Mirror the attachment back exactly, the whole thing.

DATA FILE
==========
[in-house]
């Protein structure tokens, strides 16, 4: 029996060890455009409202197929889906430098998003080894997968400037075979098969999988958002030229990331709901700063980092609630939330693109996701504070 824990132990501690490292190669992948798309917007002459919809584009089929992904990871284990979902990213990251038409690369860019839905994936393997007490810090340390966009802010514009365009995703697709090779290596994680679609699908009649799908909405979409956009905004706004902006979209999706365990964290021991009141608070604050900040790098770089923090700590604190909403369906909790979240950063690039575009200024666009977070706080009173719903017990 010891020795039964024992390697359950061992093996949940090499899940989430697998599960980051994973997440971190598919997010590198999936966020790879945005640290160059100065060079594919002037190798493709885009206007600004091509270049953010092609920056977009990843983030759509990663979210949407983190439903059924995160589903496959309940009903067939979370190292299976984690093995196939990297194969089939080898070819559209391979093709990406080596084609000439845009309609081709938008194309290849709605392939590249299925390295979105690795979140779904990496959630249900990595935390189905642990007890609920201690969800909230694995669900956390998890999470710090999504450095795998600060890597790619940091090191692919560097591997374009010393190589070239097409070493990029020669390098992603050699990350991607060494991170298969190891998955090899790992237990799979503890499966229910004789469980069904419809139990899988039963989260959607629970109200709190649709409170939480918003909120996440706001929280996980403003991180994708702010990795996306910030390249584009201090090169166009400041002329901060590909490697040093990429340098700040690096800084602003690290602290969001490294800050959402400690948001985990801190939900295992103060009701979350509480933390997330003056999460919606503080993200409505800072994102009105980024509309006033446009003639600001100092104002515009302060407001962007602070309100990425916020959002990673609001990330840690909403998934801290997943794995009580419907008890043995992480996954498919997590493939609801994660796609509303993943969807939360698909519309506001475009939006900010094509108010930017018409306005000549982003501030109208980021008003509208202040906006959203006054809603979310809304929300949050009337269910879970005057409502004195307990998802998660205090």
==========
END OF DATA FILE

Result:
[in-house]
């Protein structure tokens, strides 16, 4: 029996060890455009409202197929889906430098998003080894997968400037075979098969999988958002030229990331709901700063980092609630939330693109996701504070 824990132990501690490292190669992948798309917007002459919809584009089929992904990871284990979902990213990251038409690369860019839905994936393997007490810090340390966009802010514009365009995703697709090779290596994680679609699908009649799908909405979409956009905004706004902006979209999706365990964290021991009141608070604050900040790098770089923090700590604190909403369906909790979240950063690039575009200024666009977070706080009173719903017990 010891020795039964024992390697359950061992093996949940090499899940989430697998599960980051994973997440971190598919997010590198999936966020790879945005640290160059100065060079594919002037190798493709885009206007600004091509270049953010092609920056977009990843983030759509990663979210949407983190439903059924995160589903496959309940009903067939979370190292299976984690093995196939990297194969089939080898070819559209391979093709990406080596084609000439845009309609081709938008194309290849709605392939590249299925390295979105690795979140779904990496959630249900990595935390189905642990007890609920201690969800909230694995669900956390998890999470710090999504450095795998600060890597790619940091090191692919560097591997374009010393190589070239097409070493990029020669390098992603050699990350991607060494991170298969190891998955090899790992237990799979503890499966229910004789469980069904419809139990899988039963989260959607629970109200709190649709409170939480918003909120996440706001929280996980403003991180994708702010990795996306910030390249584009201090090169166009400041002329901060590909490697040093990429340098700040690096800084602003690290602290969001490294800050959402400690948001985990801190939900295992103060009701979350509480933390997330003056999460919606503080993200409505800072994102009105980024509309006033446009003639600001100092104002515009302060407001962007602070309100990425916020959002990673609001990330840690909403998934801290997943794995009580419907008890043995992480996954498919997590493939609801994660796609509303993943969807939360698909519309506001475009939006900010094509108010930017018409306005000549982003501030109208980021008003509208202040906006959203006054809603979310809304929300949050009337269910879970005057409502004195307990998802998660205090």